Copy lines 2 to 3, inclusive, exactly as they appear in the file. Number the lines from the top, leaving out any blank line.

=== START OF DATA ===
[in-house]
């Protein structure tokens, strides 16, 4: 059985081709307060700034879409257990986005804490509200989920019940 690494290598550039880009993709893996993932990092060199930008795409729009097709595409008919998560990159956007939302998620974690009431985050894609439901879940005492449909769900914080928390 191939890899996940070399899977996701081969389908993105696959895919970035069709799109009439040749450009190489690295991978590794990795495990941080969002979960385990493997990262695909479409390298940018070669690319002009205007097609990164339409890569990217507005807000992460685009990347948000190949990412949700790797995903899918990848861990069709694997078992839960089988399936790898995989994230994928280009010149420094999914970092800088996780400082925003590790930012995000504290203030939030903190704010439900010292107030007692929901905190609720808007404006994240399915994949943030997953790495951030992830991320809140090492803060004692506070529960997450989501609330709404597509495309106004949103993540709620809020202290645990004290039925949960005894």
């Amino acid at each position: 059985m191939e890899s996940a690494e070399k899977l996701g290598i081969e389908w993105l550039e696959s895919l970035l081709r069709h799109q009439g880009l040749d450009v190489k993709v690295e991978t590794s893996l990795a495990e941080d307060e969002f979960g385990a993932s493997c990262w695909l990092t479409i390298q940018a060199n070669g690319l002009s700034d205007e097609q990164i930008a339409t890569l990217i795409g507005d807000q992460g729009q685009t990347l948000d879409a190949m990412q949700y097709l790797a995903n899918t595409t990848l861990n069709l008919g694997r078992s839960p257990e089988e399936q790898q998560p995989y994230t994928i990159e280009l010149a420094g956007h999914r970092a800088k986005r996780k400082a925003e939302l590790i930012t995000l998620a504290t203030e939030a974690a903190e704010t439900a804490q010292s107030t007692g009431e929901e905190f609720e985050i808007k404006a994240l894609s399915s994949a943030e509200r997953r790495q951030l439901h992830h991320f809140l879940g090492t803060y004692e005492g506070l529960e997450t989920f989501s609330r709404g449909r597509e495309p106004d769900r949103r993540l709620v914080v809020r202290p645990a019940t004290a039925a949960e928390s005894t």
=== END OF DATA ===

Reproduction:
């Protein structure tokens, strides 16, 4: 059985081709307060700034879409257990986005804490509200989920019940 690494290598550039880009993709893996993932990092060199930008795409729009097709595409008919998560990159956007939302998620974690009431985050894609439901879940005492449909769900914080928390 191939890899996940070399899977996701081969389908993105696959895919970035069709799109009439040749450009190489690295991978590794990795495990941080969002979960385990493997990262695909479409390298940018070669690319002009205007097609990164339409890569990217507005807000992460685009990347948000190949990412949700790797995903899918990848861990069709694997078992839960089988399936790898995989994230994928280009010149420094999914970092800088996780400082925003590790930012995000504290203030939030903190704010439900010292107030007692929901905190609720808007404006994240399915994949943030997953790495951030992830991320809140090492803060004692506070529960997450989501609330709404597509495309106004949103993540709620809020202290645990004290039925949960005894």
């Amino acid at each position: 059985m191939e890899s996940a690494e070399k899977l996701g290598i081969e389908w993105l550039e696959s895919l970035l081709r069709h799109q009439g880009l040749d450009v190489k993709v690295e991978t590794s893996l990795a495990e941080d307060e969002f979960g385990a993932s493997c990262w695909l990092t479409i390298q940018a060199n070669g690319l002009s700034d205007e097609q990164i930008a339409t890569l990217i795409g507005d807000q992460g729009q685009t990347l948000d879409a190949m990412q949700y097709l790797a995903n899918t595409t990848l861990n069709l008919g694997r078992s839960p257990e089988e399936q790898q998560p995989y994230t994928i990159e280009l010149a420094g956007h999914r970092a800088k986005r996780k400082a925003e939302l590790i930012t995000l998620a504290t203030e939030a974690a903190e704010t439900a804490q010292s107030t007692g009431e929901e905190f609720e985050i808007k404006a994240l894609s399915s994949a943030e509200r997953r790495q951030l439901h992830h991320f809140l879940g090492t803060y004692e005492g506070l529960e997450t989920f989501s609330r709404g449909r597509e495309p106004d769900r949103r993540l709620v914080v809020r202290p645990a019940t004290a039925a949960e928390s005894t």